The U.S. government’s expanded capital backstops and portfolio limits for Fannie Mae and Freddie Mac increase “the prospect of large-scale” purchases by the companies of delinquent mortgages out of the securities they guarantee, according to Credit Suisse Group analysts.
The Treasury Department announced Dec. 24 that the two mortgage-finance companies, which were seized by the U.S. almost 16 months ago, could tap an unlimited amount of capital for three years, up from as much as $200 billion each. It reworked caps on Fannie Mae and Freddie Mac’s mortgage-asset portfolios to require the holdings to fall to $810 billion by Dec. 31, 2010, rather than about $690 billion.
“This announcement increases the prospect of large-scale voluntary buyouts by removing the portfolio cap hurdle and helping funding by potentially increasing debt-investor confidence,” Mahesh Swaminathan and Qumber Hassan, the Credit Suisse debt analysts in New York, wrote in a report yesterday.
Analysts including those at Credit Suisse and JPMorgan Chase & Co. have been predicting a spike in the companies’ buyouts of loans from their securities early next year. Aside from more purchases being required by the debt’s contracts as additional loans get modified under the Home Affordable program or fall more than two years past due, accounting-rule changes will force all loans in their securities onto their balance sheets, limiting the financial impact of actually buying them.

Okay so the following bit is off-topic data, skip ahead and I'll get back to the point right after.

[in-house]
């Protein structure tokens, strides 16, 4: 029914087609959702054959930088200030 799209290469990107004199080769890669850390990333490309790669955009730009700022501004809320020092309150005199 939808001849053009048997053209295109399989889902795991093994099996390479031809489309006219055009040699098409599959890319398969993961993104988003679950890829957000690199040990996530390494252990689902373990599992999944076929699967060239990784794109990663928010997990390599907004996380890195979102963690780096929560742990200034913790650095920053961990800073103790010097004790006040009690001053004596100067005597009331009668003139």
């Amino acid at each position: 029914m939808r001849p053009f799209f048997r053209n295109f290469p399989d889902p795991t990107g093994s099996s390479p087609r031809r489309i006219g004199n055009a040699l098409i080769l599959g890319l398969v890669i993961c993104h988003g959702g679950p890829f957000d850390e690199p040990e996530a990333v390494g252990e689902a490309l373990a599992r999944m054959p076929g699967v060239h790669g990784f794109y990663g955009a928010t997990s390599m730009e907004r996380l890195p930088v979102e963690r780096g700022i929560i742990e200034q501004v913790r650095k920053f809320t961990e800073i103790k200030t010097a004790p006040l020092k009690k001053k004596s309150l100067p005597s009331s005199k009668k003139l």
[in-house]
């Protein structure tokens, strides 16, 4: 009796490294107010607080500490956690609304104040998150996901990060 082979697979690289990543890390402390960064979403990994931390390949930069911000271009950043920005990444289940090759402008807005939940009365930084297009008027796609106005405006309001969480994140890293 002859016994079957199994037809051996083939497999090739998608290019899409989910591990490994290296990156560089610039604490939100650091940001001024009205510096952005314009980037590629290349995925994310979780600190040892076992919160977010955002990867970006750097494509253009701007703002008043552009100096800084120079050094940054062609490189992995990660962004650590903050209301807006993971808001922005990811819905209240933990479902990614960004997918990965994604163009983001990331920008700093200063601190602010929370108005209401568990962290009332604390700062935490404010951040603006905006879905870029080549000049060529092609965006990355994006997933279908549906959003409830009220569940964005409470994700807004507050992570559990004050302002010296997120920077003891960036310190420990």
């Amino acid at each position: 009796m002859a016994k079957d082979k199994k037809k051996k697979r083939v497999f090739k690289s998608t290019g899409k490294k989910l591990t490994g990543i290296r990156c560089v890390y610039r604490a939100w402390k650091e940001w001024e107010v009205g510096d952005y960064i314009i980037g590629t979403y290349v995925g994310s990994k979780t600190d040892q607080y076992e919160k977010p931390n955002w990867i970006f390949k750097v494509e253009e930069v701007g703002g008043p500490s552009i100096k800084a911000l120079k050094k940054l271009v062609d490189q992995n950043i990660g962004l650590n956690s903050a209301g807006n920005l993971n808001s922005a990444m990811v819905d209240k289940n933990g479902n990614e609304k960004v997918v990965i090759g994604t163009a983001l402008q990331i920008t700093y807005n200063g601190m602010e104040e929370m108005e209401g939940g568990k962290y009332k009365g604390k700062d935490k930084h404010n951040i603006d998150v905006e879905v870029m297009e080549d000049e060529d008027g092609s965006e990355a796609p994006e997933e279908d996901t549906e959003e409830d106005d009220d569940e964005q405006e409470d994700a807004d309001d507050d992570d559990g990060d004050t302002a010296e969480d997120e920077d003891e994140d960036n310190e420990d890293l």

The changes announced by the Treasury last week are a “positive” for yield premiums on Fannie Mae and Freddie Mac mortgage bonds by eliminating “the overhang of potential” selling by the companies, the Credit Suisse analysts wrote. The portfolio- limit adjustment will give them “enough headroom” to absorb the approximately $220 billion “pipeline” of delinquent loans in their securities without having to sell other bonds, they wrote....MORE
Monday, December 28, 2009
Credit Suisse: Fannie, Freddie Action Means Large Scale Buyouts of Loans in Their Securities (FNM; FRE)
Bloomberg is on the job with some of the implications of the Christmas Eve Treasury move: